Product Details

$28.00  $26.04
Penguin Press
Publish Date
6.5 X 9.7 X 1.39 inches | 1.47 pounds
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About the Author

Elaine Hsieh Chou is a Taiwanese American writer from California. Her debut novel Disorientation was a New York Times Editors' Choice Book, a Malala Book Club Pick and an Indie Next Pick. A 2017 Rona Jaffe Graduate Fellow at NYU and a 2021 NYFA Fellow, her Pushcart Award-winning short fiction appears in Guernica, Tin House Online, Ploughshares, LARB Quarterly Review and elsewhere. She was a Black Warrior Review Flash Fiction 2020 Contest Winner and an Iowa Review Awards 2020 Finalist. Her short story collection Where Are You Really From is forthcoming in 2024.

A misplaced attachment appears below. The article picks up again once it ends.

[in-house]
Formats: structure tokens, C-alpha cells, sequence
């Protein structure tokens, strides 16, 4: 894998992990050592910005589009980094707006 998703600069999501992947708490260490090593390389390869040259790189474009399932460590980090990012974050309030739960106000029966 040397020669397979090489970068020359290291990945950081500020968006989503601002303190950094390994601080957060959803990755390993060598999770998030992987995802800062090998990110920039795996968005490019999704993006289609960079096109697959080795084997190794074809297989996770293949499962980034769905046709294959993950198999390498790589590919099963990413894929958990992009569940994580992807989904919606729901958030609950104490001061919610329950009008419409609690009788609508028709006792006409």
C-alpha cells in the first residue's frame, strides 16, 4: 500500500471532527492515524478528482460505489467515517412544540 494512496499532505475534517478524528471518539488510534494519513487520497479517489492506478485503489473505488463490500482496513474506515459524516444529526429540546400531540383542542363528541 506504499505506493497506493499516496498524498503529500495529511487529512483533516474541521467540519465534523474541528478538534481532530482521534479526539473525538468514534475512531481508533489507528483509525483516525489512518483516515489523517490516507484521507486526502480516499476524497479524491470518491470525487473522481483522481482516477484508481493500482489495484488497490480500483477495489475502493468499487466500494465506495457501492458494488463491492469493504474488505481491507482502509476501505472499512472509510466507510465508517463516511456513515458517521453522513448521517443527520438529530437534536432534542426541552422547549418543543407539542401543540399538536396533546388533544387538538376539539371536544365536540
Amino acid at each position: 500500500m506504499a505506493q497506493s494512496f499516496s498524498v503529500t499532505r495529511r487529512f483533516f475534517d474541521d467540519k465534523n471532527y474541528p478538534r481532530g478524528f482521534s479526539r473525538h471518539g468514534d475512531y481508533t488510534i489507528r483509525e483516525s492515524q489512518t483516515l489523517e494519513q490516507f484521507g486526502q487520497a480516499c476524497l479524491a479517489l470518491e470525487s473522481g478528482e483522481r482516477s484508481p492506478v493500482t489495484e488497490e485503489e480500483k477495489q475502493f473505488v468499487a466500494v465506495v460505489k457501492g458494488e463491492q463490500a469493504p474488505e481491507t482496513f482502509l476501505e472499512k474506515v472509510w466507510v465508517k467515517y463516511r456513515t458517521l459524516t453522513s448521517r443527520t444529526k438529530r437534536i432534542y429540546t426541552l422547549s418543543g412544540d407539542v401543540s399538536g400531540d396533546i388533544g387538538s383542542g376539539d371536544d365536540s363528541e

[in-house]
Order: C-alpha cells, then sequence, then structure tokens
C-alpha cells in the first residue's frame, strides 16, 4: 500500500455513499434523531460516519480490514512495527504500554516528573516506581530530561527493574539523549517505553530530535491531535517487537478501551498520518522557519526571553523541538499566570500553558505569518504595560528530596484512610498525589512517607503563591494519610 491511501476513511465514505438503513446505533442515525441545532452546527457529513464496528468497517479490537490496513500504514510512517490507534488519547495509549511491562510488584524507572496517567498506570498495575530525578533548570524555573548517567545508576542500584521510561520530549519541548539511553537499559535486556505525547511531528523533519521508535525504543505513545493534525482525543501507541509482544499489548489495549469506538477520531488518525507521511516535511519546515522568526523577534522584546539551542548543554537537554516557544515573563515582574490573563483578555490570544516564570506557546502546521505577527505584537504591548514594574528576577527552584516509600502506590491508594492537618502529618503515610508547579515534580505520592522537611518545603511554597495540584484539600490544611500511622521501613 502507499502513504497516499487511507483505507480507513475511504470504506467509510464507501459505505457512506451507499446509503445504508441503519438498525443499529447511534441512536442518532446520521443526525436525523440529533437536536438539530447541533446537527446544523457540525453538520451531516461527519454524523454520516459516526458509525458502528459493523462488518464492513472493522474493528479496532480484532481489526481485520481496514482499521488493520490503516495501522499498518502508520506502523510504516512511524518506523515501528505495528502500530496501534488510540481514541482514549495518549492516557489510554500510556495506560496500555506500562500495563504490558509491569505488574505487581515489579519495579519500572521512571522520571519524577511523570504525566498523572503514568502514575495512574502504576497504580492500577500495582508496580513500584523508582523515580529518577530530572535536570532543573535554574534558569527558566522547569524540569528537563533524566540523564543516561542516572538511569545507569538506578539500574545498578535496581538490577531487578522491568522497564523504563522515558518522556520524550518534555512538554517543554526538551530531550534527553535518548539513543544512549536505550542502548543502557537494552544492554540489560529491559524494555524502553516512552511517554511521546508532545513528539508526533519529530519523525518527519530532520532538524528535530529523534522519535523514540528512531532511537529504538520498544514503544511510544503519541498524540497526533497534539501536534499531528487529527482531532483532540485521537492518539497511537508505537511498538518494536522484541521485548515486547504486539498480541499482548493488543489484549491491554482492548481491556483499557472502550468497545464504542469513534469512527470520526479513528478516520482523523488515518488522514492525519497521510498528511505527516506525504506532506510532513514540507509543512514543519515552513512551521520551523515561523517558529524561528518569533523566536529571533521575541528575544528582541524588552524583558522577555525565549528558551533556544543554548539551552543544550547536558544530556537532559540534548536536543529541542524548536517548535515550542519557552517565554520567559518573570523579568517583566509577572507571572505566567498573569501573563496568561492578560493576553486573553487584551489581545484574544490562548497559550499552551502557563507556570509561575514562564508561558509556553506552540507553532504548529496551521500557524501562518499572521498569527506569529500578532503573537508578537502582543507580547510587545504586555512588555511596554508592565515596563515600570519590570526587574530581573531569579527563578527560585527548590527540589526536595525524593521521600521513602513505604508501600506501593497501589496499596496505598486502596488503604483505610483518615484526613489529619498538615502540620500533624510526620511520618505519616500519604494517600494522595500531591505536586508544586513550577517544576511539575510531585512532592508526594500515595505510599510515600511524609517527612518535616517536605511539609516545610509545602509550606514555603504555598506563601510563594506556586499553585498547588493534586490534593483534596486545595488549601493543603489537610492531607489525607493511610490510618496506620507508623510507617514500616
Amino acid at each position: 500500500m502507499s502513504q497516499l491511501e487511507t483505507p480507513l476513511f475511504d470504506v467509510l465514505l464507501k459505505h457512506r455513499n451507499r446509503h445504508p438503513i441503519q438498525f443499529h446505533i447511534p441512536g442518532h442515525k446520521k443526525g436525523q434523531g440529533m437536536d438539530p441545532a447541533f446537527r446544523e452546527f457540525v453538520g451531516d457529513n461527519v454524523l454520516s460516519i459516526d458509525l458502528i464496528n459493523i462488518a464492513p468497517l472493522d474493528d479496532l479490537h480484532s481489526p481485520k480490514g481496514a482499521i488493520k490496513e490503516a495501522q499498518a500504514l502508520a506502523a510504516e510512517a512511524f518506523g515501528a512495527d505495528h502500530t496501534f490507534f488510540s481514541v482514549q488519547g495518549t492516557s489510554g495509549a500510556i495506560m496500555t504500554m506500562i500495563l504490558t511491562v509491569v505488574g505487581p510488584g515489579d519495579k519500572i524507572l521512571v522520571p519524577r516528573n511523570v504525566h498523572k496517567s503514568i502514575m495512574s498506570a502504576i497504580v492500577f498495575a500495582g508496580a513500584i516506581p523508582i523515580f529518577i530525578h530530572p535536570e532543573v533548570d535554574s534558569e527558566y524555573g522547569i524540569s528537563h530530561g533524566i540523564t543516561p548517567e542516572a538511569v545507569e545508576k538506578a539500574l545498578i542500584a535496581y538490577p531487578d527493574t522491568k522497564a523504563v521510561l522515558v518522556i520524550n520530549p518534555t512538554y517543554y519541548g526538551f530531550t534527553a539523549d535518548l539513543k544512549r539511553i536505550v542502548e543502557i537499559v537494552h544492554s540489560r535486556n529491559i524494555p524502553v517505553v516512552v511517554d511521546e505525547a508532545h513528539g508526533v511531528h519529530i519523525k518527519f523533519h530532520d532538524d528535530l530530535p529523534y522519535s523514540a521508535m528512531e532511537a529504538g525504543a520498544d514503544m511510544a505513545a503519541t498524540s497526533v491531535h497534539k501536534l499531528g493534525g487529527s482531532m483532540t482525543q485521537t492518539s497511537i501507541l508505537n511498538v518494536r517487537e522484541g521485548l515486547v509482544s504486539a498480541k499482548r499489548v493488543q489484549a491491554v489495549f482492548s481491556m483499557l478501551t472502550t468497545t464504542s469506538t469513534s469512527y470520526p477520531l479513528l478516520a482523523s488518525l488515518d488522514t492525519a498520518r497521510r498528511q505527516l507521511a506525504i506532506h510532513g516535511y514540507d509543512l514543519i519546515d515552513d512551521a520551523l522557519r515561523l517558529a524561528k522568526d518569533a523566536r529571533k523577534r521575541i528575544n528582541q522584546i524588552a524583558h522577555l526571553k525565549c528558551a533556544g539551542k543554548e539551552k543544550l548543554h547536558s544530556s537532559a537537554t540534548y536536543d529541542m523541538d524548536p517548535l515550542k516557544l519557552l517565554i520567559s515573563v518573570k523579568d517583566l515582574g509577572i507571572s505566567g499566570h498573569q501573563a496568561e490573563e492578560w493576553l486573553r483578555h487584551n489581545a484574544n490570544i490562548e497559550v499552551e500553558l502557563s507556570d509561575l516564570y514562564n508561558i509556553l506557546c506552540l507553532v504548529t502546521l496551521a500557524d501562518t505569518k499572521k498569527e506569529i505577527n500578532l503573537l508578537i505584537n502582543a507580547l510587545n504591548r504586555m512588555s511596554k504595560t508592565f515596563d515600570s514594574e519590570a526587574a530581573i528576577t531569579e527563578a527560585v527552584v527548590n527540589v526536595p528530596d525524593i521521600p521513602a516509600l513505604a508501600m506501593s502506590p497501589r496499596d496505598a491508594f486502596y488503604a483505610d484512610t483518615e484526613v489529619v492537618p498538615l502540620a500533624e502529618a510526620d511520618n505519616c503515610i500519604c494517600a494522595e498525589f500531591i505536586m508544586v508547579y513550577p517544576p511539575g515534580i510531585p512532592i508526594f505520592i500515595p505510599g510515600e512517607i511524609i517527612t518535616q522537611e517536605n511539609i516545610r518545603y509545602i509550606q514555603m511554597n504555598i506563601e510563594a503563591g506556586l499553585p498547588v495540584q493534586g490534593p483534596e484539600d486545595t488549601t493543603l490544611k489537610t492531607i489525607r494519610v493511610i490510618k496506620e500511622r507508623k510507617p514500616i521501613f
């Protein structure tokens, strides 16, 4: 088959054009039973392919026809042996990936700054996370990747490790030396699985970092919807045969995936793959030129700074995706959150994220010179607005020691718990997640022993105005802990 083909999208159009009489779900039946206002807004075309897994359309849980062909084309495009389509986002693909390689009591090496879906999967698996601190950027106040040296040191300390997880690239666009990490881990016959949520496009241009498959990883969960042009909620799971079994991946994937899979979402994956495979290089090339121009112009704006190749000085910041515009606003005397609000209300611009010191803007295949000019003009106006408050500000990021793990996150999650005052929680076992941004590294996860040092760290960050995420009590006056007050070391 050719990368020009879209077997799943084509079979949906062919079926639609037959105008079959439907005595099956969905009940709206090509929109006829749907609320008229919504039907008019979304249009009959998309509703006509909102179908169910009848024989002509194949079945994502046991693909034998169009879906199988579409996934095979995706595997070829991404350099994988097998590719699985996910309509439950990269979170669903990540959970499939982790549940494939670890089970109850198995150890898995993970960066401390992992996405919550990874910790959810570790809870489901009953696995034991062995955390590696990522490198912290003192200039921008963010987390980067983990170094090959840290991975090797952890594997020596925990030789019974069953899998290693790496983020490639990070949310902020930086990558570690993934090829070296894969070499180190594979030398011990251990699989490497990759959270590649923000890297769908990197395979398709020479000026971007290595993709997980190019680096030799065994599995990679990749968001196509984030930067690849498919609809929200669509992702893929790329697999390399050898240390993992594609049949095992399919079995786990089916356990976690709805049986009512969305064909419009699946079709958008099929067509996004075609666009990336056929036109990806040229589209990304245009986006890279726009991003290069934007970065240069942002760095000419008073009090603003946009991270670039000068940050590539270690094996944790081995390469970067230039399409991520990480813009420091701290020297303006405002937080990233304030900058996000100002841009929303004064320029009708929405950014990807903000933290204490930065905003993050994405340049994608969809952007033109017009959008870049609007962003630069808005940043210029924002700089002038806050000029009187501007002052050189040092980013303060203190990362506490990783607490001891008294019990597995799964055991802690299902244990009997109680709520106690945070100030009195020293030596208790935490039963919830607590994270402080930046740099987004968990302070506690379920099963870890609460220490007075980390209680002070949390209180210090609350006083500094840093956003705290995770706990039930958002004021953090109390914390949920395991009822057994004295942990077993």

"The pleasures of Elaine Hsieh Chou's campus satire are in high supply . . . In the tradition of Donna Tartt's The Secret History and Elif Batuman's The Idiot, Chou has written a delightful new chapter of dark academia." --Vogue

"Disorientation does what great comedies and satires are supposed to do: make you laugh while forcing you to ponder the uncomfortable implications of every punchline . . . Chou's novel is a promising debut, one that makes this reader look forward to what she will make fun of next." --Leland Cheuk, The Washington Post